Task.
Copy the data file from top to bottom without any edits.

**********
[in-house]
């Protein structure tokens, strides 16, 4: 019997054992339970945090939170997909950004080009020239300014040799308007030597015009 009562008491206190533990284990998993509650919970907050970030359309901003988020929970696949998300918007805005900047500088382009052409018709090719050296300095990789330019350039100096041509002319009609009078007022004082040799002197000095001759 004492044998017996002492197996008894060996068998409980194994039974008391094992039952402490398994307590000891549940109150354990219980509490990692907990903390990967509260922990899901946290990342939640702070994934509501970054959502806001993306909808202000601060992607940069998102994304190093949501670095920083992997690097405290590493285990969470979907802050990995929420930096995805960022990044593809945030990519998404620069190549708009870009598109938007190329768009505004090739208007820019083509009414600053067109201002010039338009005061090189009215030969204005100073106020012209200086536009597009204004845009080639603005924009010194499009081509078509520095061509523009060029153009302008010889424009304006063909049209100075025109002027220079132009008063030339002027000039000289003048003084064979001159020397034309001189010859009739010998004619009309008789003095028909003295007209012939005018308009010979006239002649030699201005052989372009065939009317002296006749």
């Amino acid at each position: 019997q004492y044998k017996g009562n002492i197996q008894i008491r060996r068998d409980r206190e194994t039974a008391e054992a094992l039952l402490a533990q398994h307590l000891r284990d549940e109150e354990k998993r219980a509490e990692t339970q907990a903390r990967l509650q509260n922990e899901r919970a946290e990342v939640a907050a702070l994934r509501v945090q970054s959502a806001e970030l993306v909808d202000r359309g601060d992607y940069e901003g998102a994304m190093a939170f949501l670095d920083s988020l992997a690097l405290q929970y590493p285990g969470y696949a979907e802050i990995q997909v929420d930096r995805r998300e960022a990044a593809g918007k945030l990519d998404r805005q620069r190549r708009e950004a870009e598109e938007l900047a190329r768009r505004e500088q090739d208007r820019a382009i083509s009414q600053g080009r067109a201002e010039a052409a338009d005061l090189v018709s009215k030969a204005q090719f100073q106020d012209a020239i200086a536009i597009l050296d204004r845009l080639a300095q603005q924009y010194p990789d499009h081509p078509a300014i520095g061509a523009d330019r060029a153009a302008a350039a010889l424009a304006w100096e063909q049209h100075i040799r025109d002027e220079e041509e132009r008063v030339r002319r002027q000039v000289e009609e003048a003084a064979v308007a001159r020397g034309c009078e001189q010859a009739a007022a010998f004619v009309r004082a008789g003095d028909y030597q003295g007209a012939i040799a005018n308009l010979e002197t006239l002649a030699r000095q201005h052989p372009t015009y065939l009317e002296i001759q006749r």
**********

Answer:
[in-house]
């Protein structure tokens, strides 16, 4: 019997054992339970945090939170997909950004080009020239300014040799308007030597015009 009562008491206190533990284990998993509650919970907050970030359309901003988020929970696949998300918007805005900047500088382009052409018709090719050296300095990789330019350039100096041509002319009609009078007022004082040799002197000095001759 004492044998017996002492197996008894060996068998409980194994039974008391094992039952402490398994307590000891549940109150354990219980509490990692907990903390990967509260922990899901946290990342939640702070994934509501970054959502806001993306909808202000601060992607940069998102994304190093949501670095920083992997690097405290590493285990969470979907802050990995929420930096995805960022990044593809945030990519998404620069190549708009870009598109938007190329768009505004090739208007820019083509009414600053067109201002010039338009005061090189009215030969204005100073106020012209200086536009597009204004845009080639603005924009010194499009081509078509520095061509523009060029153009302008010889424009304006063909049209100075025109002027220079132009008063030339002027000039000289003048003084064979001159020397034309001189010859009739010998004619009309008789003095028909003295007209012939005018308009010979006239002649030699201005052989372009065939009317002296006749």
């Amino acid at each position: 019997q004492y044998k017996g009562n002492i197996q008894i008491r060996r068998d409980r206190e194994t039974a008391e054992a094992l039952l402490a533990q398994h307590l000891r284990d549940e109150e354990k998993r219980a509490e990692t339970q907990a903390r990967l509650q509260n922990e899901r919970a946290e990342v939640a907050a702070l994934r509501v945090q970054s959502a806001e970030l993306v909808d202000r359309g601060d992607y940069e901003g998102a994304m190093a939170f949501l670095d920083s988020l992997a690097l405290q929970y590493p285990g969470y696949a979907e802050i990995q997909v929420d930096r995805r998300e960022a990044a593809g918007k945030l990519d998404r805005q620069r190549r708009e950004a870009e598109e938007l900047a190329r768009r505004e500088q090739d208007r820019a382009i083509s009414q600053g080009r067109a201002e010039a052409a338009d005061l090189v018709s009215k030969a204005q090719f100073q106020d012209a020239i200086a536009i597009l050296d204004r845009l080639a300095q603005q924009y010194p990789d499009h081509p078509a300014i520095g061509a523009d330019r060029a153009a302008a350039a010889l424009a304006w100096e063909q049209h100075i040799r025109d002027e220079e041509e132009r008063v030339r002319r002027q000039v000289e009609e003048a003084a064979v308007a001159r020397g034309c009078e001189q010859a009739a007022a010998f004619v009309r004082a008789g003095d028909y030597q003295g007209a012939i040799a005018n308009l010979e002197t006239l002649a030699r000095q201005h052989p372009t015009y065939l009317e002296i001759q006749r």